Permeable Interlocking Concrete Pavement (PICP) systems perform very well in cold weather conditions. Studies have found that freezing temperatures do not result in surface heaving and temperatures in the base and subbase remain above freezing even when surface air temperatures are well below freezing.
Studies conducted at the University of New Hampshire have shown that “pervious pavements exhibit greater frictional resistance, and can become clear of snow and ice faster, than conventional pavements. Substantial reductions of up to 77% in annual salt loads for anti-icing/de-icing practices were demonstrated”. The reduction in salt usage was primarily due to the ability of melt water to drain through the porous surface because of the insulating qualities of the PICP system; surficial re-freezing as black ice is therefore eliminated and the associated salt usage prevented.
Rather than use deicing salts or sand, an alternative is to use the same ASTM #8 or #9 chip as used in the paver joints.
The Solar Reflective Index (SRI) is a composite measure or indication of how well a surface emits absorbed heat. Since solar heat represents approximately 47% of the sun's energy at the earth's surface, it is an important consideration when selecting paver colors. Belgard has tested a number of their lighter color reflective pavers to verify they achieve the desired SRI rating in accordance with the most recent LEED requirements as the SRI results are subject to the specific mix designs of each manufacturer, contact the local sales representative for results.
In an effort to address the remaining 53% (ultraviolet 3% and infrared radiation 50%), Belgard researchers are exploring the environmental benefits of permeable pavers and photocatalytic cement. Innovative advances in this technology are expected soon. Because permeable pavers are made with high quality concrete, snow can be plowed or shoveled without the need for special blades or equipment.
Source: Roseen, et al "Final Report on a Cold Climate Peremable Interlocking Concrete Pavement Test Facility at the University of New Hampshire Stormwater Center", May 2013).
Mitigating Urban Heat Island
The "heat island" effect impacts urban areas that have systematically used up existing natural ground cover by replacing them with buildings, parking lots and paved streets. The resulting lack of parkland and trees results in higher overall temperatures in these microclimates. In turn, these temperatures place a higher demand on energy, produce more pollution and greenhouse gas emissions, and clearly create quality of life issues for all those living in such environments. To mitigate the negative impacts of the “heat island” effect in urban environments Belgard Commercial continues to research the environmental benefits of permeable pavers and solar reflective index concrete.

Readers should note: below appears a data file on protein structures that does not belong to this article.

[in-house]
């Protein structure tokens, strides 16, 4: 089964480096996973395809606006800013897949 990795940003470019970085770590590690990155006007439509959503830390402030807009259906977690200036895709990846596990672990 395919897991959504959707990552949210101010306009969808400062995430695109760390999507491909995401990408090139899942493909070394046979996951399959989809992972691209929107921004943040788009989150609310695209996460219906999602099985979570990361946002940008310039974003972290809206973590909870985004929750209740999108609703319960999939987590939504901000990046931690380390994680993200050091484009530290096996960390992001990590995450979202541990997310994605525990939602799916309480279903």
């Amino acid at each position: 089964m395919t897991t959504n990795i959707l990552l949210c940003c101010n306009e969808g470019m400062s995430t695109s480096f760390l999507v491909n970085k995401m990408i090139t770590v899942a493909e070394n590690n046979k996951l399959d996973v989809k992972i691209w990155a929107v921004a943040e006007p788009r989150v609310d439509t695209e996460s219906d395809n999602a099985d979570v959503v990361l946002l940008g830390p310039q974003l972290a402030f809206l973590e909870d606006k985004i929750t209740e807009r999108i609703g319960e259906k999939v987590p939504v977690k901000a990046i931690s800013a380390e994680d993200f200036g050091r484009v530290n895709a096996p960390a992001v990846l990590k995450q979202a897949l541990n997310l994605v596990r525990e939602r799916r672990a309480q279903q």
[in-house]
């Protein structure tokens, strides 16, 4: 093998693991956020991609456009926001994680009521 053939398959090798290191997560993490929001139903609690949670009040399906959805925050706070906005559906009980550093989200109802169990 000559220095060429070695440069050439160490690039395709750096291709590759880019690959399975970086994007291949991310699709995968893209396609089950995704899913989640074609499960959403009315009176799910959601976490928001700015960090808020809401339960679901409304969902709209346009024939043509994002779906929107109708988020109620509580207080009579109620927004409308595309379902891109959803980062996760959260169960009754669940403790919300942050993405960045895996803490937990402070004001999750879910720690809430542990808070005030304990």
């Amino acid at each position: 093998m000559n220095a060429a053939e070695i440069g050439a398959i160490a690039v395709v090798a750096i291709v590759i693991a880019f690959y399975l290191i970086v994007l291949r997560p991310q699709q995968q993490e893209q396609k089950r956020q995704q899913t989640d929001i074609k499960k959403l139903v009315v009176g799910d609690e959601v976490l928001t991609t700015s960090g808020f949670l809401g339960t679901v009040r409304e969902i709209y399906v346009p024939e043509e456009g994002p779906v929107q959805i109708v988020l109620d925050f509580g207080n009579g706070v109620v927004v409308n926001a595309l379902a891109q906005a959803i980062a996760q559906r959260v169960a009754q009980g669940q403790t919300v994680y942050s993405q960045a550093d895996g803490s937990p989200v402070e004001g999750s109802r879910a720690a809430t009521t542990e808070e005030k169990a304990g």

Although using lighter colored reflective paver blocks does benefit Urban Heat Island, the increased pavement reflectance adversely affects human thermal comfort during hot periods due to an increase in the Mean Radiant Temperature contributed by the increased reflected radiation striking the human bodies. Using the PICP system as an evaporative system is a way of mitigating this impact. Water that is stored in the base is allowed to slowly evaporate through the pavers thereby cooling the paver surface. It is no different than how our bodies cool off by perspirin.
Studies at University of California-Davis found that keeping water near the surface of the pavement, through sprinkling water on the surface or injecting water into the pavement to keep the water level near the surface, will increase the evaporation rate and consequently produces a better evaporative cooling effect. Source: Li, Hui "Evaluation of Cool Pavement Strategies for Heat Island Mitigation", University of California-Dave, 2012. BENEFITS PERMEABLE INTERLOCKING CONCRETE PAVENTS
Paving Around Tress
The ability of air and water to be able to move through the PICP to new or existing vegetation is key to their survival and growth. By adding load bearing tree soils which support the weight of pavement and vehicles but still provides space for tree roots to flourish, the pavement can extend right up to the border of the tree pit. This practice is not possible with conventional paving without the use of specialized structural supports (steel grates, concrete vaults).